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Career Retrospective: Gretchen Bleiler

Career Retrospective: Gretchen Bleiler

Header image via MaxPixel

Gretchen Bleiler is one athlete carving up a bunch of different areas of life.

She’s a 2x Olympian and Olympic Silver medalist. 4x X Games Gold recipient. A World Superpipe Champion. Oh, and an entrepreneur. And an environmental advocate.

It hasn’t solely been personal achievements. She’s out here trying to do good, too. And like everyone that puts on a figurative cape, she has an origin story.

 

The Beginning

 

At ten years old, Gretchen Bleiler and her family moved from Ohio to Aspen—you could say things were set in motion then, even if she didn’t yet know it. Two years later in Snowmass Village, her school’s PE class enabled students to spend their winter Wednesdays at the local resort. It is here where the seed was planted and cultivated, as young Gretchen learned how to snowboard. By age 11 in 1992, she had found her passion.

It took only four years before Bleiler enrolled in the Aspen Valley Snowboard Club, taking her shredding skills into official competition locally via USASA events. She wasn’t just “there,” either—she friggin’ qualified for Nationals in each and every event, right off the bat. 

Upon kicking high school’s ass in June 1999, Bleiler elected to stave off college to see what a career in snowboarding might hold. Fortunately, in September of 2000, she received an invite to join U.S. Snowboarding for the Winter Olympics. The stage was set and the powder white pro landscape was wide open to her…

 

Career Highlights

 

Bleiler took an auspicious start and turned it into an absolutely stellar career.

She kick-started the women’s invert revolution, landing the first competition-based Crippler 540. In 2003, 2005, and 2006 for good measure, she nabbed more halfpipe wins than any other woman. And as we opened with, she’s now a 2x Olympian with a silver medal victory in the 2006 Winter Olympics in Turin, Italy.

There’s so much that Bleiler’s accomplished, in fact, that it’s easier to just list it all out:

 

  • 2002 and 2003 Vans Triple Crown Title Winner
  • 2003 World Superpipe Championships Winner
  • 2003 Arctic Challenge invitee (one of only four women)
  • 2003 U.S. Open Champion
  • 2003 X Games Halfpipe Gold Medalist
  • Snowboarder and Transworld Snowboarding 2003 "Female Rider of the Year"
  • 2005 US Open Halfpipe Champion
  • 2005 X Games and Gravity Games Gold Medalist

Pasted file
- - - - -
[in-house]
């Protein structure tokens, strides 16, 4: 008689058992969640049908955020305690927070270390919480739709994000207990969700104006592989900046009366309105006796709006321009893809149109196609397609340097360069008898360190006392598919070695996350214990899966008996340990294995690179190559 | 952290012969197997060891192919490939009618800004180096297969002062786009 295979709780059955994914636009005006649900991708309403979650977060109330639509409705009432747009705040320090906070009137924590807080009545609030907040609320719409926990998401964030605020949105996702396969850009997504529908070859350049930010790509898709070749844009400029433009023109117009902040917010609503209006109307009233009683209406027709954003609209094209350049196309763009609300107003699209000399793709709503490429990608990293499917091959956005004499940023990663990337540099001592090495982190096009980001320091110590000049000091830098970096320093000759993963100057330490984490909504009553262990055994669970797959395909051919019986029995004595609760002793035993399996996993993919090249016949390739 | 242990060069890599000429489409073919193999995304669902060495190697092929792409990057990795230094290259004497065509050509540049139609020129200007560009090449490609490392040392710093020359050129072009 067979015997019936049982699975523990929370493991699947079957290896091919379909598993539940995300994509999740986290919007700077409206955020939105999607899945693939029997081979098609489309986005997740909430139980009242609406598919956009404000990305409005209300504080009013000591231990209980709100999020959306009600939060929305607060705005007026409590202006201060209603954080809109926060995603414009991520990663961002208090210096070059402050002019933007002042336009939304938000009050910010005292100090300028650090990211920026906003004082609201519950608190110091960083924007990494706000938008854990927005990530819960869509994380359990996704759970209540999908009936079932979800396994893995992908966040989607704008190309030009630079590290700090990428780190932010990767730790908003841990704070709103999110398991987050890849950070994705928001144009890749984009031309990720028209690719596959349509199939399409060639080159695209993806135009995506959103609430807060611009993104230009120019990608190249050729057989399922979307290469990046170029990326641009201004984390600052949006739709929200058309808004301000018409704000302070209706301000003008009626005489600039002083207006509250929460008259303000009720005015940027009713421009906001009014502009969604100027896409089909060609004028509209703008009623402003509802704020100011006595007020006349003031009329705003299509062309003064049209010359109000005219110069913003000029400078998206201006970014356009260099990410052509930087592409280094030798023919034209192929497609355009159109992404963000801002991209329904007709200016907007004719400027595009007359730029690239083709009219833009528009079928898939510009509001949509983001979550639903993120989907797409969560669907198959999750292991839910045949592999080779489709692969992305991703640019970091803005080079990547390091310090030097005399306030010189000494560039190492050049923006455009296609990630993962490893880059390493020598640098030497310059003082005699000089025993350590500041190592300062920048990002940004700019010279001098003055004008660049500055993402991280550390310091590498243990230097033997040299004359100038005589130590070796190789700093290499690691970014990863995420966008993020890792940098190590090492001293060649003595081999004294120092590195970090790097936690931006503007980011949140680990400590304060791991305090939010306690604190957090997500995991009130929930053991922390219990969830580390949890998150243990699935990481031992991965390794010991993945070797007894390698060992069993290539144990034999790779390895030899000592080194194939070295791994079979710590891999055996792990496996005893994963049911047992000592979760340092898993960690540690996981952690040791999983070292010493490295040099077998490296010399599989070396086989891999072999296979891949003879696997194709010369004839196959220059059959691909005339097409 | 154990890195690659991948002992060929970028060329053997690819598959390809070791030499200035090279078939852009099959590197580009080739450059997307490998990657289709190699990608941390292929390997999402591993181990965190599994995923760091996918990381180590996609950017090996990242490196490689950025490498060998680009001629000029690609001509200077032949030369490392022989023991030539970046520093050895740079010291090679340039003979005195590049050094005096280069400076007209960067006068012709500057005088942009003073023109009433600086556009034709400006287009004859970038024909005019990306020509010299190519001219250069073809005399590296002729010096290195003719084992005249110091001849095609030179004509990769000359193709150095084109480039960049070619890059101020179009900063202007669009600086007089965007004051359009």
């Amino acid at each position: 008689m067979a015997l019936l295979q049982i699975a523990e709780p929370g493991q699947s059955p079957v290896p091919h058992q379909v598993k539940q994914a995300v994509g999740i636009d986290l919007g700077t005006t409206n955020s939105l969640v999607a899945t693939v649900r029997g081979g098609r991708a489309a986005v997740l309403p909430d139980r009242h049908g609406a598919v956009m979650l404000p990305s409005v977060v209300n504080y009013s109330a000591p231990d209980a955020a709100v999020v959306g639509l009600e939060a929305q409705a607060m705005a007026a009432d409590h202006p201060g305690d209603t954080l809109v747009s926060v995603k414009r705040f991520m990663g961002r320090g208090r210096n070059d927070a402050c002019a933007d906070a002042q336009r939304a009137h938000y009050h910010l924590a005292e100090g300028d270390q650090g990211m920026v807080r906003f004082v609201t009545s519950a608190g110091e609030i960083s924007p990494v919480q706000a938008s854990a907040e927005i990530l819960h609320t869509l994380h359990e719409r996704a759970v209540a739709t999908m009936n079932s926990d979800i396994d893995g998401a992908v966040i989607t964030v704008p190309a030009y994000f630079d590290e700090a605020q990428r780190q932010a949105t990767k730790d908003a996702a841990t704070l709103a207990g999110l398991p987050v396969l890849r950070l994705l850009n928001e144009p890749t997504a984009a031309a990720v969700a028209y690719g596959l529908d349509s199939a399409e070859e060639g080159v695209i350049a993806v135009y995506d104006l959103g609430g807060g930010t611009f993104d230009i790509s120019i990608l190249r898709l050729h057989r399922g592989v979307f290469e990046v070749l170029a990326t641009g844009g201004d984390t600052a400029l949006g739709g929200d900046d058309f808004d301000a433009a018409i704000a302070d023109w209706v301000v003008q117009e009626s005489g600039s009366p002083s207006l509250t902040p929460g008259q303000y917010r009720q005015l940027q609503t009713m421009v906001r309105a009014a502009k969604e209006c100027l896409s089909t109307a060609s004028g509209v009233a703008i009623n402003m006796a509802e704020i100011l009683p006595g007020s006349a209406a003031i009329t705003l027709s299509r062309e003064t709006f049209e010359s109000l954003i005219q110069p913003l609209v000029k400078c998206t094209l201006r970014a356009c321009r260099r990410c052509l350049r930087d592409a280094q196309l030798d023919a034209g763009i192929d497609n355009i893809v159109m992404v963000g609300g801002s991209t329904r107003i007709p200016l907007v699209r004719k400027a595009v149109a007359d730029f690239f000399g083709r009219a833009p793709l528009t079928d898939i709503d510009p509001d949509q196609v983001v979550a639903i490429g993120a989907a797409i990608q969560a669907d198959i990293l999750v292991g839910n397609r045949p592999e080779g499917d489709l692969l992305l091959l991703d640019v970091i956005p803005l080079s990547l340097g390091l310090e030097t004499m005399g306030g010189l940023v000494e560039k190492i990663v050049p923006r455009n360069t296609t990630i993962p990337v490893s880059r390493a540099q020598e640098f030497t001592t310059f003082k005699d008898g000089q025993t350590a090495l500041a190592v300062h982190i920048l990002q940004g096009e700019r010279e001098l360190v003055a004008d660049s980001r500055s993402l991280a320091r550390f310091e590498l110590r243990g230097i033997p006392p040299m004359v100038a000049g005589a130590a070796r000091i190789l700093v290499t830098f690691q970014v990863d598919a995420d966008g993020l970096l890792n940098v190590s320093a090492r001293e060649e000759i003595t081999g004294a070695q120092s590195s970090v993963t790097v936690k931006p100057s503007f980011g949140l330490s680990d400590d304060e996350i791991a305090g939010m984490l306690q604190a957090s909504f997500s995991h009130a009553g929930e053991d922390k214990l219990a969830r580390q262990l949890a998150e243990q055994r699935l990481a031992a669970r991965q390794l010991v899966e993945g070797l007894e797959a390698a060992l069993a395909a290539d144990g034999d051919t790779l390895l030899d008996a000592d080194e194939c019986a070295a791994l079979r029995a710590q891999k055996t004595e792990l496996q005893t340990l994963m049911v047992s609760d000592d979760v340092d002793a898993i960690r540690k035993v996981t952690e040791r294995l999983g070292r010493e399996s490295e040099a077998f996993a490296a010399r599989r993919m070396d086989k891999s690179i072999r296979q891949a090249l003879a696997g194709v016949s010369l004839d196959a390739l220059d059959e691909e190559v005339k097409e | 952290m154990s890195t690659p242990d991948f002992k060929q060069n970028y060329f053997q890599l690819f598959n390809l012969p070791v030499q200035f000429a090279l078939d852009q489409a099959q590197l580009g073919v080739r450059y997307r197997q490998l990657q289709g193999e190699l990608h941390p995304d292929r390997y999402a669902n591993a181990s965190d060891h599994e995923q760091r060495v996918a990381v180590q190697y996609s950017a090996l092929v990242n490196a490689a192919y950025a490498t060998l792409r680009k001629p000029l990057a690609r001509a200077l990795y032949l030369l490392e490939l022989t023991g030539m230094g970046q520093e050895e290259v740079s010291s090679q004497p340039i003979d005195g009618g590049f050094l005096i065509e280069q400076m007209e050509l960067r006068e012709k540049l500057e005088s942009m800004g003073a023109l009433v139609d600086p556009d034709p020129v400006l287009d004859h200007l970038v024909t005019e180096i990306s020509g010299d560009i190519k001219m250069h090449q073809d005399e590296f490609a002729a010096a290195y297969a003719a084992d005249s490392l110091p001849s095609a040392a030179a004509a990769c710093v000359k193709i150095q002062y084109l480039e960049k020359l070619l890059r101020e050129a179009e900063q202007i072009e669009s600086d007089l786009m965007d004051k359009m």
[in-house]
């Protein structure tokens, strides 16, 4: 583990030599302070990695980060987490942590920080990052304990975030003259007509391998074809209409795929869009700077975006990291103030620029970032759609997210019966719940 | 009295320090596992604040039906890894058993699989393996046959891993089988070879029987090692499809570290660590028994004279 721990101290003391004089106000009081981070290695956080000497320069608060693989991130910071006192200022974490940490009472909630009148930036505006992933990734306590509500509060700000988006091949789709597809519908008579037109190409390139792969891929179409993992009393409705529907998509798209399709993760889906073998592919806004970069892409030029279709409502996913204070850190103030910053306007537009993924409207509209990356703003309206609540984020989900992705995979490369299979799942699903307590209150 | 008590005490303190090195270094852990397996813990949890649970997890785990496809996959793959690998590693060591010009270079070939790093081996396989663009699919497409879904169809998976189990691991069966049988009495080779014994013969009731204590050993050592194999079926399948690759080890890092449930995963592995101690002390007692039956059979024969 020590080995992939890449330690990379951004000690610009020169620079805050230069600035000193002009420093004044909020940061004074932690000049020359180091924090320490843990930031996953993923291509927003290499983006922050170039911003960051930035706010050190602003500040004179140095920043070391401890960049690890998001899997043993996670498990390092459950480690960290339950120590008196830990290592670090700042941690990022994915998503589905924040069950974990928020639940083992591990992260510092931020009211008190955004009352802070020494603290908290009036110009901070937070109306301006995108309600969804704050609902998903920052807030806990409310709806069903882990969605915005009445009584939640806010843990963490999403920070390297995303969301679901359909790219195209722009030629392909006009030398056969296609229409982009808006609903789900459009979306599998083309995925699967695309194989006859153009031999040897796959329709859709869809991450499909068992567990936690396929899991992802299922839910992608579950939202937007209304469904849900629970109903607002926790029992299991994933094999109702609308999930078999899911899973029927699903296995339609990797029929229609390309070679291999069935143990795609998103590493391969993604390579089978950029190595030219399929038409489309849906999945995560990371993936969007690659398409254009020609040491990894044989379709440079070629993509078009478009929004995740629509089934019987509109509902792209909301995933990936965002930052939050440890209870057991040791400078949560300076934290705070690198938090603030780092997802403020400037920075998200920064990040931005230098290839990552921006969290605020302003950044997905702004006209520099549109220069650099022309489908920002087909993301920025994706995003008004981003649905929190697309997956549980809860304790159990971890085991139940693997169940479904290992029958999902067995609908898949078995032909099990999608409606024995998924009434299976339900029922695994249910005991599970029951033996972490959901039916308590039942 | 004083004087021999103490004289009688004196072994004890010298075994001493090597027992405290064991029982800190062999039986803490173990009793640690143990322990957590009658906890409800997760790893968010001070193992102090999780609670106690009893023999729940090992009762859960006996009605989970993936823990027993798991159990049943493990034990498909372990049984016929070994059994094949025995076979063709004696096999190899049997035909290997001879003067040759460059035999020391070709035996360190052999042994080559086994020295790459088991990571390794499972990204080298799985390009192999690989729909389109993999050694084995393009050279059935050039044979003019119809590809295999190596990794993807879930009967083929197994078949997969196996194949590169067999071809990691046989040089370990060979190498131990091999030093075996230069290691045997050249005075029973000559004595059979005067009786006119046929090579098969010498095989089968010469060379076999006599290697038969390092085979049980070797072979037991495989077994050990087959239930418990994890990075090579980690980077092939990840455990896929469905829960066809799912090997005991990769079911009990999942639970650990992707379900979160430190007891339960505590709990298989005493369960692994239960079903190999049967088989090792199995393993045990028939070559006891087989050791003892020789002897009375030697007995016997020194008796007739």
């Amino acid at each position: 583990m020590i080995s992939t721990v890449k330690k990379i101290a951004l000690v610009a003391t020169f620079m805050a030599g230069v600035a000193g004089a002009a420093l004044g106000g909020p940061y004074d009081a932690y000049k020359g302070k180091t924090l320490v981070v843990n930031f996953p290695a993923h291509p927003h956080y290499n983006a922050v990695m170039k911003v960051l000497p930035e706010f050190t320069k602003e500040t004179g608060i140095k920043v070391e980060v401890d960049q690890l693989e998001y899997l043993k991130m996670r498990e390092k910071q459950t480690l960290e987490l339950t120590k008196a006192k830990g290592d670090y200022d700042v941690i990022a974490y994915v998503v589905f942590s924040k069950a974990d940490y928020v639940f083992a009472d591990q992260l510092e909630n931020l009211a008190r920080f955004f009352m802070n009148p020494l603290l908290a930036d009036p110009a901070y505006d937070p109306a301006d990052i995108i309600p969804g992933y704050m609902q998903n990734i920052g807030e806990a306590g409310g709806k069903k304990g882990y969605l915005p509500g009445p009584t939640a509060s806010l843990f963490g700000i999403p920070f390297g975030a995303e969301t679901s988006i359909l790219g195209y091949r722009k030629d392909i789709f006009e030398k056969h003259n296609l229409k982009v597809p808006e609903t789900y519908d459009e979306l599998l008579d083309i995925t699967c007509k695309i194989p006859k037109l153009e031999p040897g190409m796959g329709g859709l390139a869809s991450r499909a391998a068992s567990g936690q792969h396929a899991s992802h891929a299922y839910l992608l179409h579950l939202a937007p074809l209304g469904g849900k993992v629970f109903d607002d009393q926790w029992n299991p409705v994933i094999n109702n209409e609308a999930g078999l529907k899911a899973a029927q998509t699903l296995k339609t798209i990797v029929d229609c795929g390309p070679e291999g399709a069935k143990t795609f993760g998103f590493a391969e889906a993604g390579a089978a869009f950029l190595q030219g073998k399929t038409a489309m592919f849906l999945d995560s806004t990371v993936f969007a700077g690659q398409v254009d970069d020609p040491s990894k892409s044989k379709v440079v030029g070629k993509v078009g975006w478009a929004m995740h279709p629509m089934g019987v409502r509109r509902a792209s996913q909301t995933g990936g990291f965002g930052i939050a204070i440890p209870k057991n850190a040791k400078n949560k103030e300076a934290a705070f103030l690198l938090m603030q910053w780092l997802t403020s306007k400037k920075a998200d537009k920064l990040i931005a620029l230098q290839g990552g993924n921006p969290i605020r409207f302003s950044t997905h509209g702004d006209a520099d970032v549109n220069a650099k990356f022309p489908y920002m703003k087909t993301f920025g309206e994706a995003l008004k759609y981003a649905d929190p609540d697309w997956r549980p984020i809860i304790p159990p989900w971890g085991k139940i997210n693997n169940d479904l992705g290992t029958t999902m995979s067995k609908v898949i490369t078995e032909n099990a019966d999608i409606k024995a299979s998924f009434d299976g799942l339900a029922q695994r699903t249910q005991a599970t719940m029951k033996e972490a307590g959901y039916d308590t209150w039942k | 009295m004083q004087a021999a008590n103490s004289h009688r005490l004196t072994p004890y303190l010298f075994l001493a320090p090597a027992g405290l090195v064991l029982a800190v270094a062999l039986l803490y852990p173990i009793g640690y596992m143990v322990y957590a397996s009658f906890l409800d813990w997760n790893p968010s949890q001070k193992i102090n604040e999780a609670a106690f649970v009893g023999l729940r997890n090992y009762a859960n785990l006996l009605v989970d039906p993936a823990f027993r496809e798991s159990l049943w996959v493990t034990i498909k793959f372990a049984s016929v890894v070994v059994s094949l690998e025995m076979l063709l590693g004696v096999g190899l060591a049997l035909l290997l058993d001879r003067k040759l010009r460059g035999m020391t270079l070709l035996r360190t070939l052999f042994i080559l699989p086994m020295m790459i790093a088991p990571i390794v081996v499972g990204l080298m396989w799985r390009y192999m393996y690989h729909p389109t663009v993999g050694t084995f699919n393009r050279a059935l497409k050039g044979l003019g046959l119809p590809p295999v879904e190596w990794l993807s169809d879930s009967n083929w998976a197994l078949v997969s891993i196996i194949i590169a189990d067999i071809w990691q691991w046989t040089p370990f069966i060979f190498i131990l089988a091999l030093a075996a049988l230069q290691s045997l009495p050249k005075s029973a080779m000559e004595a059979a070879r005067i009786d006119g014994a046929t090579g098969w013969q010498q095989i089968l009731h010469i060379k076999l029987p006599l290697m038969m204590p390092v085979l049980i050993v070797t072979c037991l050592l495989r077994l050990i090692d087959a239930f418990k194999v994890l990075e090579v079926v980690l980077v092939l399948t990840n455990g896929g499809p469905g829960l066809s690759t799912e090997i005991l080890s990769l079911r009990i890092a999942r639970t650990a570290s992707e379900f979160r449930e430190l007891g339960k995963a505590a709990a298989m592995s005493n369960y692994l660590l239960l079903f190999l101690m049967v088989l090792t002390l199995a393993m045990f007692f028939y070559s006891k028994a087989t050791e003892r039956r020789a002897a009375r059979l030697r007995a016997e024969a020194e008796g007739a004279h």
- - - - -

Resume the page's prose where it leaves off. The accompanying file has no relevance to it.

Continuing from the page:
• 2006 Olympic silver medalist in Turin
  • 2006 Overall Grand Prix Champion
  • 2006 FIS World Cup 1st Place
  • 2006 Female Snowboarder of the Year for FUEL TV
  • 2006 ESPY Award Nominee
  • 2008 X Games Halfpipe Gold Medalist
  • 2008 Winter Dew Tour Superpipe Champion
  • 2010 X Games Superpipe Gold Winner

 

 

Life After Professional Snowboarding

 

Following a 2012 training accident that in part resulted in missing the 2014 Winter Olympics squad, Gretchen Bleiler retired in January 2014. But that isn’t the end of her story.

Bleiler co-founded Always Live Extraordinarily (ALEX) with her husband, driven by the goal to design products and services that empower the pursuit of one’s dreams and a life of sustainability. Products include smart, reusable bottles (and yes, you can even hide a beer bottle in some of them)!

ALEX isn’t Bleiler’s only post-snowboarding endeavor, however. After seeing first-hand in her pro circuit travels how shorter winters are impacting snowpack and the economies of mountain towns, since the 2006 Winter Olympics she has been working to raise awareness on climate change. She’s spoken in schools, at conferences and private events, taken the podium at the United Nations Climate Conference (COP21) in Paris, and served on the Protect Our Winters Rider’s Alliance.

And her latest endeavor? The Art of Living Extraordinarily podcast.

If you want to connect further with Gretchen, check out her Instagram and follow her on Twitter.

 

Quotes

 

“You don’t wake up and say: 'Today I’m going to be more creative. You do the things you love to do and try to get at their essence and allow things to emerge.”

“From day one, snowboarding led me down a totally different path, and it's that path that's kept me laughing and continually intrigued. I love the satisfaction at the end of the day of overcoming my fears, of spending all day outside working hard, and there's nothing better than the feeling of landing a new trick for the first time.”

“Life is short, and if we enjoy every moment of every day, then we will be happy no matter what happens or what changes along the way.”

“As long you are doing what you love and making decisions from the heart, you will be successful.”

“What snowboarding has always had and the Olympics has not touched is that spirit, that original spirit of creativity and athletes standing up and having a voice and being innovative. But I guess what the Olympics has done is provided a platform for that spirit, and that's what I see as being a really positive thing.”

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